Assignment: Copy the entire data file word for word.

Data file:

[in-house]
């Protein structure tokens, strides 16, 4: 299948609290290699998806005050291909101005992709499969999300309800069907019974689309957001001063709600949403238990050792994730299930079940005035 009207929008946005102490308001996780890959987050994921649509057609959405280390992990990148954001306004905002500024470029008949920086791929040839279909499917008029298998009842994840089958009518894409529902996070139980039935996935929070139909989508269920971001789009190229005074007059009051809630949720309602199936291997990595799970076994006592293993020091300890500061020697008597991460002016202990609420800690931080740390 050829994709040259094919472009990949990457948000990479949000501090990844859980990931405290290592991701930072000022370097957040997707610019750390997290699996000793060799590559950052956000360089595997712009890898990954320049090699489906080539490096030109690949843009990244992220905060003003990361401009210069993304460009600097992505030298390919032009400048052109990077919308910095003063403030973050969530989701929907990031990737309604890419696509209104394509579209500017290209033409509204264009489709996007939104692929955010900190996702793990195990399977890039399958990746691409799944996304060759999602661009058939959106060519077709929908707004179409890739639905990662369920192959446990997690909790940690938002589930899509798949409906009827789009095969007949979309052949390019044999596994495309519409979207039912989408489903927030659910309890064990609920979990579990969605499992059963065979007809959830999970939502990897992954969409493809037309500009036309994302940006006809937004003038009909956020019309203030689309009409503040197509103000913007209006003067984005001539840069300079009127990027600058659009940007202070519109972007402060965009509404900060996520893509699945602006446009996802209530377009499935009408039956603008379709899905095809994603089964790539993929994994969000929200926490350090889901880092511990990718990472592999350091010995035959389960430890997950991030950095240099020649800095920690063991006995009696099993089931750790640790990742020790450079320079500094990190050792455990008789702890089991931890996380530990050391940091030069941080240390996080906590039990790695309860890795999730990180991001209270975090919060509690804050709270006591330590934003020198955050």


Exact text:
[in-house]
């Protein structure tokens, strides 16, 4: 299948609290290699998806005050291909101005992709499969999300309800069907019974689309957001001063709600949403238990050792994730299930079940005035 009207929008946005102490308001996780890959987050994921649509057609959405280390992990990148954001306004905002500024470029008949920086791929040839279909499917008029298998009842994840089958009518894409529902996070139980039935996935929070139909989508269920971001789009190229005074007059009051809630949720309602199936291997990595799970076994006592293993020091300890500061020697008597991460002016202990609420800690931080740390 050829994709040259094919472009990949990457948000990479949000501090990844859980990931405290290592991701930072000022370097957040997707610019750390997290699996000793060799590559950052956000360089595997712009890898990954320049090699489906080539490096030109690949843009990244992220905060003003990361401009210069993304460009600097992505030298390919032009400048052109990077919308910095003063403030973050969530989701929907990031990737309604890419696509209104394509579209500017290209033409509204264009489709996007939104692929955010900190996702793990195990399977890039399958990746691409799944996304060759999602661009058939959106060519077709929908707004179409890739639905990662369920192959446990997690909790940690938002589930899509798949409906009827789009095969007949979309052949390019044999596994495309519409979207039912989408489903927030659910309890064990609920979990579990969605499992059963065979007809959830999970939502990897992954969409493809037309500009036309994302940006006809937004003038009909956020019309203030689309009409503040197509103000913007209006003067984005001539840069300079009127990027600058659009940007202070519109972007402060965009509404900060996520893509699945602006446009996802209530377009499935009408039956603008379709899905095809994603089964790539993929994994969000929200926490350090889901880092511990990718990472592999350091010995035959389960430890997950991030950095240099020649800095920690063991006995009696099993089931750790640790990742020790450079320079500094990190050792455990008789702890089991931890996380530990050391940091030069941080240390996080906590039990790695309860890795999730990180991001209270975090919060509690804050709270006591330590934003020198955050």